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Montrose Voice, No. 27, May 1, 1981
File 007
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Montrose Voice, No. 27, May 1, 1981 - File 007. 1981-05-01. University of Houston Libraries. University of Houston Digital Library. Web. November 25, 2020. https://digital.lib.uh.edu/collection/montrose/item/5905/show/5890.

Disclaimer: This is a general citation for reference purposes. Please consult the most recent edition of your style manual for the proper formatting of the type of source you are citing. If the date given in the citation does not match the date on the digital item, use the more accurate date below the digital item.

(1981-05-01). Montrose Voice, No. 27, May 1, 1981 - File 007. Montrose Voice. University of Houston Libraries. Retrieved from https://digital.lib.uh.edu/collection/montrose/item/5905/show/5890

Disclaimer: This is a general citation for reference purposes. Please consult the most recent edition of your style manual for the proper formatting of the type of source you are citing. If the date given in the citation does not match the date on the digital item, use the more accurate date below the digital item.

Montrose Voice, No. 27, May 1, 1981 - File 007, 1981-05-01, Montrose Voice, University of Houston Libraries, accessed November 25, 2020, https://digital.lib.uh.edu/collection/montrose/item/5905/show/5890.

Disclaimer: This is a general citation for reference purposes. Please consult the most recent edition of your style manual for the proper formatting of the type of source you are citing. If the date given in the citation does not match the date on the digital item, use the more accurate date below the digital item.

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Title Montrose Voice, No. 27, May 1, 1981
Contributor
  • McClurg, Henry
Publisher Community Publishing Company
Date May 1, 1981
Language English
Subject
  • LGBTQ community
  • LGBTQ people
  • Gay liberation movement
Place
  • Houston, Texas
Genre
  • newspapers
Type
  • Text
Identifier OCLC: 22329406
Collection
  • University of Houston Libraries Special Collections
  • LGBT Research Collection
  • Montrose Voice
Rights In Copyright
Note This item was digitized from materials loaned by the Gulf Coast Archive and Museum (GCAM).
Item Description
Title File 007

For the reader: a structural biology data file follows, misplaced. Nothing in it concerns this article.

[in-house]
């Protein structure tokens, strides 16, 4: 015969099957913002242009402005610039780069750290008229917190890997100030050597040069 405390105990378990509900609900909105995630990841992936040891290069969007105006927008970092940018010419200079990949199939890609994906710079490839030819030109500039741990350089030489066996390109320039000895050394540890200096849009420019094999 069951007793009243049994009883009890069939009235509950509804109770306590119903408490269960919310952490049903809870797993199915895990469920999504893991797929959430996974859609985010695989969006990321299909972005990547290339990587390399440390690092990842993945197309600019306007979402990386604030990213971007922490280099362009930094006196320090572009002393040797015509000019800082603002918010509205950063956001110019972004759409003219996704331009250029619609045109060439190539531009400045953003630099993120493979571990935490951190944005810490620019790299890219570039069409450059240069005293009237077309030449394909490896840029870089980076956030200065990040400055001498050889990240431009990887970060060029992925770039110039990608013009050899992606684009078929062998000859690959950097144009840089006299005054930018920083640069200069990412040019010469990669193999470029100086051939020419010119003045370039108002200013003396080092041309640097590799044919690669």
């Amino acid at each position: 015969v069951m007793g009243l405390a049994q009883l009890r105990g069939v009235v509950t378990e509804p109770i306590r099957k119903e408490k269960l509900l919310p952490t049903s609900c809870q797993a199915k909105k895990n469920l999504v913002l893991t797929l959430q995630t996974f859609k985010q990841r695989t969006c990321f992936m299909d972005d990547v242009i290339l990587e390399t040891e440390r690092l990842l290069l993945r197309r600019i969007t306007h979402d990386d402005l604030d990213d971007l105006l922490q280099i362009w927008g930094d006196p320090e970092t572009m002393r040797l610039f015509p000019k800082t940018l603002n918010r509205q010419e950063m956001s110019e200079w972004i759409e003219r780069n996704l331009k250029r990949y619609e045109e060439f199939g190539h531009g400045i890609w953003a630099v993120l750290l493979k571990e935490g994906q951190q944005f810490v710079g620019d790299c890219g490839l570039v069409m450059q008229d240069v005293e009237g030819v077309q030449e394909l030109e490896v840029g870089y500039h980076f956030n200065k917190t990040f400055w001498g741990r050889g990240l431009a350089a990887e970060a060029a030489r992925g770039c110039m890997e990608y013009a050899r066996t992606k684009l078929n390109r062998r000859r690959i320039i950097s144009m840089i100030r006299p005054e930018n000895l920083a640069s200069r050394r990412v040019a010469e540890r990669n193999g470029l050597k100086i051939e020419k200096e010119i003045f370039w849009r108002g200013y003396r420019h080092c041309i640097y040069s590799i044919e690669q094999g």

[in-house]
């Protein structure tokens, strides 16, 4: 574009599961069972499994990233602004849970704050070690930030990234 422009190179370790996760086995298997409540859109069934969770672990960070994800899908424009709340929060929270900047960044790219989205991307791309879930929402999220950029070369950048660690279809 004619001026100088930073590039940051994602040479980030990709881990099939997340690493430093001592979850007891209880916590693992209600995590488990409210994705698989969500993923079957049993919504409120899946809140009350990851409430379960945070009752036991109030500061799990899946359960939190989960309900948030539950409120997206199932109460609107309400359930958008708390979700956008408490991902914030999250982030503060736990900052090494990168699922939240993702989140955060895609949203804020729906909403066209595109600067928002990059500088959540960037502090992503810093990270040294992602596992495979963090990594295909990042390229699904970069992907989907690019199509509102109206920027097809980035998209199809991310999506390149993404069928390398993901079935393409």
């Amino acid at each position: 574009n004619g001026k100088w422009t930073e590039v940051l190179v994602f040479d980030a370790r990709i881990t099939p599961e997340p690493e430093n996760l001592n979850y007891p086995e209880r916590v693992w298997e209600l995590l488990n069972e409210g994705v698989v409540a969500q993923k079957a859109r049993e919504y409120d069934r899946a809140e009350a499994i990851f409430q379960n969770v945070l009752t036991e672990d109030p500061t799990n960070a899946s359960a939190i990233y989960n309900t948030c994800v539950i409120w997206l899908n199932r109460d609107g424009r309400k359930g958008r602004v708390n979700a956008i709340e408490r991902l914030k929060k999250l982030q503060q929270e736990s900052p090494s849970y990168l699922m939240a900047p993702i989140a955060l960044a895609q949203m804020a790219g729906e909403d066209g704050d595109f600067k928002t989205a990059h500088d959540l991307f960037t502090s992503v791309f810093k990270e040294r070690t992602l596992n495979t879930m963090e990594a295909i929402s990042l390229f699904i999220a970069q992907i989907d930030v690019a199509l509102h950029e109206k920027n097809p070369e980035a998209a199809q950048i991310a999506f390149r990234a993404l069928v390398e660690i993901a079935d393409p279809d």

Transcript Feature Page 6 / Montrose Voice / may l, 1981 Writer Ronald Bayer traces the gay liberation movement through the American psychiatry establishment By Dr. Charles Silverstein (Editor's note: Last week, we presented a review of Dr. Ronald Bayer's new book. Homosexuality and American Psychiatry: The Politics of Diagnosis (Basic Books, New York). This week we present an interview with the author conducted March 22 when he met with Dr. Charles Silverstein. Silverstein's interview focused on the issues and themes raised in Bayer's study of the struggle on the part of the gay community to force the removal of homosexuality from the list of psychiatric disorders. Bayer has been an Associate for Policy Studies at the Hastings Center since 1978. He received his Ph.D. in Political Science from the University of Chicago, and is a Post-Doctoral Fellow in the Department of Psychiatry at Albert Einstein College of Medicine. Charles Silverstein, Ph.D., is a psychologist in private practice in New York City. He is the author of Man to Man: Gay Couples in America, and is co-author of The Joy of Gay Sex. It was he who actually made the presentation on the reclassification of homosexuality before the Nomenclature Committee of the American Psychiatric Association.) You have just written a book on homosexuality and American Psychiatry. What makes it different from all the other books on gay topics that fill the shelves ? In the great battle between the gay community and American psychiatry—a battle over whether homosexuality should be called an illness- three themes are united in a striking fashion. First, I tried to trace the radical transformation of the self-perception of gays in the period since World War II—that is the transformation marked by increasing self-affirmation and hostility to psychiatry. The second theme has to do with the shifting attitudes of American society toward sexuality in general. Understanding the struggle for gay liberation is impossible without understanding the changing attitudes toward sexuality, a change marked by the acknowledgement that sexual pleasure is an end in itself and does not receive its justification from procreation. The third theme has to do with the shifting attitudes of psychiatrists towards sexuality and homosexuality. All three themes are part of the politics of diagnosis. What do you mean by "The politics of Diagnosis"? The American Psychiatric Association (APA)'s decision on homosexuality was politi cal. First, because it involved the play of bitterly antagonisti- cal social forces locked in controversy in a furious battle. The victory of gays was the result of that struggle. Secondly, I believe that on the most profound level all diagnoses are political; they represent social choices about human behavior and they represent decisions to classify certain behavior as acceptable or unacceptable. What made you, as a social scientist, write a book about homosexuality ? I've been interested in the relationship between psychiatry and society, between psychiatry and the law. I spent a number of years studying the problem of addiction and the way in which the medical profession tried to reinterpret the meaning of addiction, "transforming" it from a crime to a disease. Then I became interested in the psychiatric effort to explain crime and juvenile delinquency. Several years ago a psychoanalyst at the Hastings Center suggested to me that as a non-psychiatrist I might be able to write an interesting account of why psychiatry removed homosexuality from its sick list, "The Diagnostic and Statistical Manual." I liked the challenge of being a professional outsider peering in. You mentioned drug addiction and crime and homosexuality—so you are really talking about a basic question of how psychiatry gets involved with social problems rather than personal problems. I don't see it quite that way. I believe psychiatry became involved with "both" social and personal problems. The two are linked. In the Twentieth Century psychiatry began to assume a very inportant role in the United States in trying to explain, to control, to cure behavior that in other periods would have been called sinful or evil. For those who were appalled by the brutality of the law, the "intrusion" of psychiatry was seen as a great advance. After all, it was better for doctors to treat addicts than to have them thrown into jails and beaten over the head. In the same way, it was thought to be an advance for psychiatrists to work on homosexuality. After all, if homosexuality was an illness, it was wrong to punish homosexuals. From the vantage of 1980, that may seem strange, but it was only thirty years ago that gay men and women themselves were debating the question of whether homosexuality was a disease. Then what went wrong with this idea? Or do you think anything did go wrong? Because society remained hostile to homosexuality, medicine became part of the apparatus of social control and condemnation. The psychiatric outlook became a key element in society's continuing hostility to homosexuals. On a social level, psychiatry served to bolster the status quo. The label "sick" provided justification for outrageous social practices—though, for instance, Freud always opposed the anti-homosexual restrictions of his time. You mentioned a couple of minutes ago how sin became translated into sickness. In researching this book, you spoke with quite a few psychiatrists and psychoanalysts. On the basis of your experience with them, did you find that they were in fact talking about sin but calling it sickness, or do you think they really had a more objective view? Many psychiatrists believe that the advance of psychiatry investigation of homosexuality can't tell us that homosexuality is an illness. In what ways did psychiatry have an impact on the way gays viewed themselves? In the early 1950s many gays believed that they were sick. There were great debates on the issue in the Mattachine Society and in the Daughters of Bilitis. Often gay groups invited proponents of the sickness theory to address them. One of the tasks of my study is to trace the way in which gays first accepted, then struggled with, the psychiatric perspective. Like Albert Ellis? Yes, Albert Ellis, who madeit very clear that he thought that homosexuality was a neurosis, was a key figure at meetings of the Mattachine Society—he was a guest of honor at conventions! Mattachine would invite him over all the time, and he would stand up there and tell them how sick they were and they would applaud. What accounts for the change? How did gays come to reject Ellis and the other psychiatrists ? I believe that the struggle of gays for a shift in their status in American society was dramatically influenced by the powerful political upheaval of the 1960's—the struggle of blacks for civil rights, the feminist movement, the anti-war movement. Of course there as a "science" has made possible the replacement of values by "objective truth." They believe that disease like the "disease of homosexuality" exist in nature, are discovered like microbes. I think they are wrong. In fact, the point of my book is to show how social values determine our beliefs about health and illness. When Irving Bieber says "all psychoanalytic theories 'begin' with the assumption that homosexuality is an illness," he proves my point. There is no question for me that the psychiatric classification ot homosexuality as an illness reflects the cultural-religious values of our society—so does the classification of schizophrenia. Psychoanalytic investigations seek to explain how homosexuality comes into existence. The psychoanalytic were forces inside the gay movement, too, but the character of the gay struggle would have been very different in ways that are scarcely imaginable without those other movements. lean remember that many of us looked upon the black movement in particular, ana the beginnings of the ^mens movement as our guide. The feeling was that they were a model for us. How did gay groups successfully force psychiatrists to re-think the issue of homosexuality? That story is the central concern of my book. Briefly, the mobilization of the energy of social protest—energy that was both intellectual and forceful, rational and coercive, compelled official psychiatry to rethink the issue. But psychiatrists did not simply capitulate in the face of a powerful assault. They began, under gay pressure, to rethink the question of homosexuality. It is inconceivable that the change could have occured without that pressure. Psychiatrists who claim that the change was the result of research and changing theories are wrong. They mystify the process. There is no question that the APA change made a lot of gay people in this country, and perhaps around the world, feel better about themselves. They claim that if we admit that they have the right to declare we are not sick, we implicitly give them the right to declare anything they want to about us. To take that position, one has to assume that psychiatry as a social institution isn't very important. I think that ignores the power that psychiatry as a social institution has in the United States. Despite the claims of critics like Thomas Szasz, psychiatry is not as dominant as the church in other periods of history, but it is powerful and its influences are very important. Sometimes those influences are subtle, somtimes not so subtle. The decision to focus on psychiatry was a terribly important one. Gays, like Frank Kameny (pioneer Washington, D.C. gay activist), chose it as an important target Ronald Bayer PHOTO: RICHARD NEUGEBAUER in fashioning a movement for social liberation. Your position then is that anyone who feels or felt that we shouldn't fight for those changes is ignoring the fact that the APA is very powerful, and it is better to have them as friends. At least not as enemies. More important than the change in official labels, however, will be the consequences. How will psychiatrists be taught about homosexuality? What will their textbooks say? How will "gay" psychiatrists be treated by their colleagues? What role will official psychiatry play in opposing »"ti-«ay ■oc,al nractices? These are some i»sue» i fy t0 to"1* on ln my book. It is still too soon to *answer any of these questions in a definitive manner. They are crucial, however.